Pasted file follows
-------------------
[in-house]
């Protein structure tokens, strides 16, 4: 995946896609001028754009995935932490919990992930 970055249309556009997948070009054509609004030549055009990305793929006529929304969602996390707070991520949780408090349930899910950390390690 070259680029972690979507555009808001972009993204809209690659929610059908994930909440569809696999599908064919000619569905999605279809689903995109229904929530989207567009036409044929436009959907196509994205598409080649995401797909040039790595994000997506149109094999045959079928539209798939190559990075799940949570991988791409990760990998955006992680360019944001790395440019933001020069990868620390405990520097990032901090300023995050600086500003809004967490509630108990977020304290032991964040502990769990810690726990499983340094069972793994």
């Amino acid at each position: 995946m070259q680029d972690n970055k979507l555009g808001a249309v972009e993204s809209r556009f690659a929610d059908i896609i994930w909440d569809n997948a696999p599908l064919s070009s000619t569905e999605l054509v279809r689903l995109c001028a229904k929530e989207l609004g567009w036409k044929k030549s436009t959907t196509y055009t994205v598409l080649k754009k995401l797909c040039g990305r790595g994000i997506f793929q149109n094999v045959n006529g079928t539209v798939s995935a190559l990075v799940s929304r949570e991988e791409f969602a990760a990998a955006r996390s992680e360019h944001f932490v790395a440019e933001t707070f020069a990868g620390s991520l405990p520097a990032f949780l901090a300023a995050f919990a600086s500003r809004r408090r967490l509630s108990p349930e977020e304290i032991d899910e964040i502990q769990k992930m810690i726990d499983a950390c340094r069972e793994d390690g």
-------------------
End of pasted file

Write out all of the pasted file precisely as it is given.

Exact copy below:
[in-house]
């Protein structure tokens, strides 16, 4: 995946896609001028754009995935932490919990992930 970055249309556009997948070009054509609004030549055009990305793929006529929304969602996390707070991520949780408090349930899910950390390690 070259680029972690979507555009808001972009993204809209690659929610059908994930909440569809696999599908064919000619569905999605279809689903995109229904929530989207567009036409044929436009959907196509994205598409080649995401797909040039790595994000997506149109094999045959079928539209798939190559990075799940949570991988791409990760990998955006992680360019944001790395440019933001020069990868620390405990520097990032901090300023995050600086500003809004967490509630108990977020304290032991964040502990769990810690726990499983340094069972793994």
């Amino acid at each position: 995946m070259q680029d972690n970055k979507l555009g808001a249309v972009e993204s809209r556009f690659a929610d059908i896609i994930w909440d569809n997948a696999p599908l064919s070009s000619t569905e999605l054509v279809r689903l995109c001028a229904k929530e989207l609004g567009w036409k044929k030549s436009t959907t196509y055009t994205v598409l080649k754009k995401l797909c040039g990305r790595g994000i997506f793929q149109n094999v045959n006529g079928t539209v798939s995935a190559l990075v799940s929304r949570e991988e791409f969602a990760a990998a955006r996390s992680e360019h944001f932490v790395a440019e933001t707070f020069a990868g620390s991520l405990p520097a990032f949780l901090a300023a995050f919990a600086s500003r809004r408090r967490l509630s108990p349930e977020e304290i032991d899910e964040i502990q769990k992930m810690i726990d499983a950390c340094r069972e793994d390690g």